Sojourners Magazine reported last month that L’Osservatore Romano is publishing a series of essays advocating for women to preach in the context of the Roman Catholic Mass. With these authors, and with many others, I agree that women should be invited to use fully the gifts God has given to them, and this includes the gift of preaching. For Roman Catholics in pews across the world – and indeed, for the enrichment of the entire body of Christ – I hope that women’s gift for preaching will be welcomed so very soon. To those communities who already bend the rules and allow gifted and educated women to offer “reflections” on the gospel during the Mass, please continue bending rules. Preach the good news!
I have journeyed with Roman Catholic women gifted with preaching and who already share this gift in a variety of contexts: as hospital chaplains during ecumenical services, as leaders of retreats, as directors of faith formation programs (friends, you know who you are!). The liturgy would be enriched and God even more authentically worshipped if these women’s baptismal gifts could be welcomed during the Mass. My own personal desire to preach eventually moved me away from the Roman Catholic Church and into a communion in which women can exercise such ministerial gifts, the Episcopal Church.
Two years ago I had a Holy Week that was extra holy, you know, the way that life and liturgy sometimes eerily overlap. On Palm Sunday it was made clear to me that I, as a woman, would not be allowed to preach at my Roman Catholic parish, despite my theological education and ministry gifts. On Holy Thursday I kept watch at my dying grandmother’s hospital bed, and was with her as she breathed her last on Good Friday. In this heightened sensibility that Easter Sunday, I heard the space in between the Sunday lectionary readings. I was yearning for the truth of a resurrected body in the Easter Sunday gospel reading, but heard only the empty tomb, for the first time ever. I eagerly anticipated Jesus calling “Mary” and heard silence. I listened for “Go to my brothers and tell them…,” but nothing. I wanted confirmation that “I have seen the Lord!,” but dwelt only in blank time and space.
Allow me to state more directly what I learned that Easter Sunday: the story of Mary Magdalene (John 20:10-18) is never proclaimed on a Sunday in the Roman Catholic Church. Rather, Easter Sunday ends with an empty tomb (just before we are told that the disciples go home while Mary stays), and Divine Mercy Sunday resumes with the Resurrected Christ appearing to the disciples in the locked Upper Room. The interaction between Mary Magdalene and the Resurrected Christ – attested to in three of the four canonical gospels – is sliced from the liturgical telling in a manner that does violence to the integrity of the text. Somehow in my studies – which included excellent works like Katherine Ludwig Jansen’s The Making of the Magdalen – I had not caught the Sunday lectionary’s grave omission, which simultaneously conceals the historical reality of a woman as the first preacher of the good news of the Risen Christ, and protects the power of men.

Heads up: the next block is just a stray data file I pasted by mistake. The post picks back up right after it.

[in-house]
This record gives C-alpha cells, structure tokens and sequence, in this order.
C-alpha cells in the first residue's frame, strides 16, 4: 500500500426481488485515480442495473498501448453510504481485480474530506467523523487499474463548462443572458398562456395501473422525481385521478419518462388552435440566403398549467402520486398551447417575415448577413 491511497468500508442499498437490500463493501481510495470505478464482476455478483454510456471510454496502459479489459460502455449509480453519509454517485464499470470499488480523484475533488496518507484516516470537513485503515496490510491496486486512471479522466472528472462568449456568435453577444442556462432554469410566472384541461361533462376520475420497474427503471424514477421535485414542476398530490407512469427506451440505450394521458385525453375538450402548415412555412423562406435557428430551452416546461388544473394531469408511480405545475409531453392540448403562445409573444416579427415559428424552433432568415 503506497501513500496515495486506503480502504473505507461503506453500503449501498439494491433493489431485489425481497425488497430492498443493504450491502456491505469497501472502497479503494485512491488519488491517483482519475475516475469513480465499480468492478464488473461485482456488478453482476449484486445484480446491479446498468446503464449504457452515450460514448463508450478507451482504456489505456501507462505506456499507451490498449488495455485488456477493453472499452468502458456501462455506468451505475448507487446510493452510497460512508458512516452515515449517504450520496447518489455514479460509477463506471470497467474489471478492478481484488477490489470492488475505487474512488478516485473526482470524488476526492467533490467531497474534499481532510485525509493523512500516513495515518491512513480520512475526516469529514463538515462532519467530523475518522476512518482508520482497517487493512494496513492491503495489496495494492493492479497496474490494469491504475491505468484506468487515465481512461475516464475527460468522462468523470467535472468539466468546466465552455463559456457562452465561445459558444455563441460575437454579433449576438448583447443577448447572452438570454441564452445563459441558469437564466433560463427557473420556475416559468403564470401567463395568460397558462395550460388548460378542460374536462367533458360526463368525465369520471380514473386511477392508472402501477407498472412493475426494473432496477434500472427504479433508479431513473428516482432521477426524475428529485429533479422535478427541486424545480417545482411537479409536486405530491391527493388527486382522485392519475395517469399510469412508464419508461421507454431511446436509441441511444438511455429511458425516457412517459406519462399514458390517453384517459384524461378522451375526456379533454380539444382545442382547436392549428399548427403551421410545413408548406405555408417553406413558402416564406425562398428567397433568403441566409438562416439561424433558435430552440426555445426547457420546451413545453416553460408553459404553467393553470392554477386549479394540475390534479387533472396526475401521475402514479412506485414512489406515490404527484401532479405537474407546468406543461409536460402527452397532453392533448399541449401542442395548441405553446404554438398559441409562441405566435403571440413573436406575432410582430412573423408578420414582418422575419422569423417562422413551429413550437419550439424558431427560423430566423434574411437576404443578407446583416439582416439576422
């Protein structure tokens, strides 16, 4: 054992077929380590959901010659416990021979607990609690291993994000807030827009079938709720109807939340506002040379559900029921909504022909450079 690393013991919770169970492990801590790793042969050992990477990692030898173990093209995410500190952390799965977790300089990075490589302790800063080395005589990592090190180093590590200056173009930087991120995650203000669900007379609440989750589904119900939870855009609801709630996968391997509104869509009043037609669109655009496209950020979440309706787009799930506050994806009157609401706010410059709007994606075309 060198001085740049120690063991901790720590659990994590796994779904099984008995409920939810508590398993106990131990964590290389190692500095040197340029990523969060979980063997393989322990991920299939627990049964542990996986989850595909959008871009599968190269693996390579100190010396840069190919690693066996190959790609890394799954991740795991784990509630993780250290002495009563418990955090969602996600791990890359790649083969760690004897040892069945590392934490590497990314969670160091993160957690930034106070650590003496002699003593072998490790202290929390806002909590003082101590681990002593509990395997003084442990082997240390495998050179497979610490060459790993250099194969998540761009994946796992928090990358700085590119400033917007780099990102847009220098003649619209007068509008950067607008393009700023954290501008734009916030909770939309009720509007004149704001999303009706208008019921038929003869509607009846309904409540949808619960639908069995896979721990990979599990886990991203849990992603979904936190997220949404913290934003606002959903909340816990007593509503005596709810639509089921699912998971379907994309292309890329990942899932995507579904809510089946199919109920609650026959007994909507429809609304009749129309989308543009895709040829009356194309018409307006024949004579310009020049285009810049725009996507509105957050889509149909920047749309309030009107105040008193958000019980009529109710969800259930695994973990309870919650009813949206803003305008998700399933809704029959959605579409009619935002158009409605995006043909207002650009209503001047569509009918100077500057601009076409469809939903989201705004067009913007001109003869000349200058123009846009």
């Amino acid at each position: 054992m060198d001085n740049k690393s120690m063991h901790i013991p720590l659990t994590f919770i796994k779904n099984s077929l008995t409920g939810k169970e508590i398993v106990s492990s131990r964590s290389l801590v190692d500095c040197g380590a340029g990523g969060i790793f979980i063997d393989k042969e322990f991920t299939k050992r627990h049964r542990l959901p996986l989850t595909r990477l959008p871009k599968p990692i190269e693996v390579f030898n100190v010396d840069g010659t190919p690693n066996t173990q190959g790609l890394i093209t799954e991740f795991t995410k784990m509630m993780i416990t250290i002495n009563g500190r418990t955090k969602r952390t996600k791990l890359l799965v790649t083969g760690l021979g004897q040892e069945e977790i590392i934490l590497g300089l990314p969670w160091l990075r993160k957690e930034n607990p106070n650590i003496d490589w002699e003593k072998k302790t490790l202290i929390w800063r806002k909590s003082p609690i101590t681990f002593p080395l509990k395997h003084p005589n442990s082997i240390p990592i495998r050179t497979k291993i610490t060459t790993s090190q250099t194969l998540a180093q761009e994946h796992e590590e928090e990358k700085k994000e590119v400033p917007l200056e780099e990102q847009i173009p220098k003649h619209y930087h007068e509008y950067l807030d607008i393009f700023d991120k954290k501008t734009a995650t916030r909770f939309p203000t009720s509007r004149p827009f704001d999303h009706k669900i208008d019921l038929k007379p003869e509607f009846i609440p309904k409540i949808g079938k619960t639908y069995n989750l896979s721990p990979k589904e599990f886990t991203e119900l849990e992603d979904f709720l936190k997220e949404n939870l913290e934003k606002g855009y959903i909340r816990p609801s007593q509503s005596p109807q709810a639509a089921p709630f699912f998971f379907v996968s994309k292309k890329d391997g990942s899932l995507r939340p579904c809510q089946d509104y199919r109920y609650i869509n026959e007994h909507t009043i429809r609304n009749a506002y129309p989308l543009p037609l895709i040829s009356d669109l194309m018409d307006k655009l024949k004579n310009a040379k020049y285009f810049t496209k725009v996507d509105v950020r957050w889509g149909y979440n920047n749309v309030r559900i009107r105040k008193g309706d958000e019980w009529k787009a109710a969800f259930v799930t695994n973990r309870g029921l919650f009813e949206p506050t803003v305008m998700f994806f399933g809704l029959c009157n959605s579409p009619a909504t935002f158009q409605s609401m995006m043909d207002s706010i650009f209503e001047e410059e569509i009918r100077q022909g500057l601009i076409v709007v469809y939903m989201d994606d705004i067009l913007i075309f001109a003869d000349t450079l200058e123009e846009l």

My revelation that Easter Sunday is this: Mary of Magdala, the apostolorum apostola – the first person called by name and sent by the Risen Christ to proclaim the good news – has no public voice in the Roman Catholic Church; I should not be surprised that women in general possess no public voice, and I among them.
To me, the issue of women preaching in the 21st century is a question of giving women’s voices space in a much larger historical context. It means advocating for Mary Magdalene’s biblical story to be proclaimed on Easter Sunday, as those of us following the Revised Common Lectionary heard last week. It means giving serious scholarship to the voices of all biblical women, as Lindsay Hardin Freeman has done in her book Bible Women: All Their Words and Why They Matter. It means recovering the dangerous memory of women preachers and mystics in history, such as Hildegard von Bingen. And it means claiming the space for women today to exercise their baptismal gifts and to let God’s voice speak through their art, music, prayer, and yes, preaching. Let it be so among the communions, for the greater glory of God.